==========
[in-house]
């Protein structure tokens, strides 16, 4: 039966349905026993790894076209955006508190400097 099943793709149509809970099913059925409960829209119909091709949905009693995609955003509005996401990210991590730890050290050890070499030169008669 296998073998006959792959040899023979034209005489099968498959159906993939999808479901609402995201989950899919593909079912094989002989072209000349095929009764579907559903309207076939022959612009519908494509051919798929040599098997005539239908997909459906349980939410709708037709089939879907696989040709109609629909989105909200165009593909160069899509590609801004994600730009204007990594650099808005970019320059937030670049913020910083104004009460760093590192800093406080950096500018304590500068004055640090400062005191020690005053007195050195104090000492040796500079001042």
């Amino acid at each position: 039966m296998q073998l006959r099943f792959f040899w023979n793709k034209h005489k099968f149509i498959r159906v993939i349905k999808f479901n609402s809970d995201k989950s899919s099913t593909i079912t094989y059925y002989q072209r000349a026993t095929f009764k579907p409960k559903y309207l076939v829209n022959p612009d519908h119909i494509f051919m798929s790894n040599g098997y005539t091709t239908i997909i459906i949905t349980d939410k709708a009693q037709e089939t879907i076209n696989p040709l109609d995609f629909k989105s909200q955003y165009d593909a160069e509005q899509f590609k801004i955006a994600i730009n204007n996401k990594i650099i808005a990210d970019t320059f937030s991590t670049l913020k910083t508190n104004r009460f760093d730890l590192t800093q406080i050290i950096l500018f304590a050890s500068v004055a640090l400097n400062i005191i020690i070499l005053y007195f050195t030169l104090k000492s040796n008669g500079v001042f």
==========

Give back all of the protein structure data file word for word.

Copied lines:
[in-house]
């Protein structure tokens, strides 16, 4: 039966349905026993790894076209955006508190400097 099943793709149509809970099913059925409960829209119909091709949905009693995609955003509005996401990210991590730890050290050890070499030169008669 296998073998006959792959040899023979034209005489099968498959159906993939999808479901609402995201989950899919593909079912094989002989072209000349095929009764579907559903309207076939022959612009519908494509051919798929040599098997005539239908997909459906349980939410709708037709089939879907696989040709109609629909989105909200165009593909160069899509590609801004994600730009204007990594650099808005970019320059937030670049913020910083104004009460760093590192800093406080950096500018304590500068004055640090400062005191020690005053007195050195104090000492040796500079001042």
């Amino acid at each position: 039966m296998q073998l006959r099943f792959f040899w023979n793709k034209h005489k099968f149509i498959r159906v993939i349905k999808f479901n609402s809970d995201k989950s899919s099913t593909i079912t094989y059925y002989q072209r000349a026993t095929f009764k579907p409960k559903y309207l076939v829209n022959p612009d519908h119909i494509f051919m798929s790894n040599g098997y005539t091709t239908i997909i459906i949905t349980d939410k709708a009693q037709e089939t879907i076209n696989p040709l109609d995609f629909k989105s909200q955003y165009d593909a160069e509005q899509f590609k801004i955006a994600i730009n204007n996401k990594i650099i808005a990210d970019t320059f937030s991590t670049l913020k910083t508190n104004r009460f760093d730890l590192t800093q406080i050290i950096l500018f304590a050890s500068v004055a640090l400097n400062i005191i020690i070499l005053y007195f050195t030169l104090k000492s040796n008669g500079v001042f």